When Ashtabula Speech and Hearing Center abruptly closed in 2014, the community quickly saw the effects of the lack of services available. That’s when Ashtabula County Community Action Agency sprang into action in an effort to bring back a much-needed service.

ACCAA opened the doors of the refurbished Audiology, Speech and Hearing Center, now a program of Community Action, in February 2015. Last year, the center served 1,678 people with diagnostic hearing tests, screenings, aid fittings and repairs, assistive listening devices, speech therapy, and much more.

Six-year-old *Garrett was one of those individuals who benefited from access to the local audiology services after he was diagnosed with a recently discovered hearing loss. After several ear infections and other complications, Garrett had significant hearing challenges that affected his daily life and development. Even though the hearing challenges were now known to the family, there stood many other challenges for the young boy to overcome—including the fitting process.

During the hearing aid fitting process, Cindy Lanning, Audiologist, has to use a 5” probe to place a block and capture a mold of the patient’s ear. “Before each fitting, I show the patient what will happen. It’s still intimidating,” Lanning said. The first time Garrett was in for an appointment, his anxiety overcame him and he became very upset. “I was concerned for his safety and mine,” Lanning recalled.

The next steps came a little easier, and when Garrett received his new device, Lanning and Garrett’s parents quickly saw the reward. “How will we know if it is working?” Lanning recalled Garrett’s mother asking.

“Just look at his face!” Lanning told her. That was when Garrett responded.

“I can hear you just fine, Mom. Stop yelling!” Garrett said with an ear-to-ear smile, his eyes wide open, and his face lit up with excitement.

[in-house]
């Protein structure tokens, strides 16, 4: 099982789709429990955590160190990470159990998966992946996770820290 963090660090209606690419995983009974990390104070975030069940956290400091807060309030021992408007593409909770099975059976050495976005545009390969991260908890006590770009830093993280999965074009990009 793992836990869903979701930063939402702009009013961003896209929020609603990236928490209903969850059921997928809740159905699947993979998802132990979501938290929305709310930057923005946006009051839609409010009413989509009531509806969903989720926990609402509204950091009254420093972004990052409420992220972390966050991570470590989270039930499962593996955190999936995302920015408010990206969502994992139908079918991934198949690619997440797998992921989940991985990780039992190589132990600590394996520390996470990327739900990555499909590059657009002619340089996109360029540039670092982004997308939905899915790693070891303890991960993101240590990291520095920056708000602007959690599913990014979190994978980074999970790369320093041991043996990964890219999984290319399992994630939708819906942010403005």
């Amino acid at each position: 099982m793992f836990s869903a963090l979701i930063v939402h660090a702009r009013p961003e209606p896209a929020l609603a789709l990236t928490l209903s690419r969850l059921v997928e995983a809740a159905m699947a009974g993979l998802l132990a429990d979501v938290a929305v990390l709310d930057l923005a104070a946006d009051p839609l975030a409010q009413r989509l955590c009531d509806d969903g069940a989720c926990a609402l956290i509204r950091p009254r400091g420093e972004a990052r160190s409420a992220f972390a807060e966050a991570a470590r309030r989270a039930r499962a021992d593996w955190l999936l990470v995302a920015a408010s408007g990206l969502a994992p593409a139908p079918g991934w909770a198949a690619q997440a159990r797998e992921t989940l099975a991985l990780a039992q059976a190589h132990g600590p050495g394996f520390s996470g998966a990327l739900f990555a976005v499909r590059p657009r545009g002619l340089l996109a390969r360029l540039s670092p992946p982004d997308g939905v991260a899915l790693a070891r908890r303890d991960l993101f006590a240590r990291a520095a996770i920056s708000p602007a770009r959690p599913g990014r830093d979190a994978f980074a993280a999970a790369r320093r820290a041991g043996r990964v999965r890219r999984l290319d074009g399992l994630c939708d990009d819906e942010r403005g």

ACCAA used corporate funds raised to refurbish and reopen the center. The agency also retained agreements with local schools to complete required hearing screenings, and they are able to bill Medicare, Medicaid, and private insurance to maintain operations. In addition to providing the services and devices for patients that are covered by insurance, ACCAA understands the challenges children have with hearing devices. It is sometimes difficult for children to keep track of them—some removed them because it is hard to wear something different from their peers. Because of that, ACCAA provides the color choices and clips free of charge to families. Garrett chose green and blue for his hearing aid—his favorite colors—and has so far had no issues with wearing or keeping track of the device.

“This is why we do what we do,” said Lanning, who has been an Audiologist for nearly 20 years. The center also provides Ohio Health Screenings in an effort to diagnose hearing conditions early in a child’s life to provide the necessary services quickly.

To find out more about ACCAA’s program, visit their website.

*Name(s) changed to maintain client confidentiality

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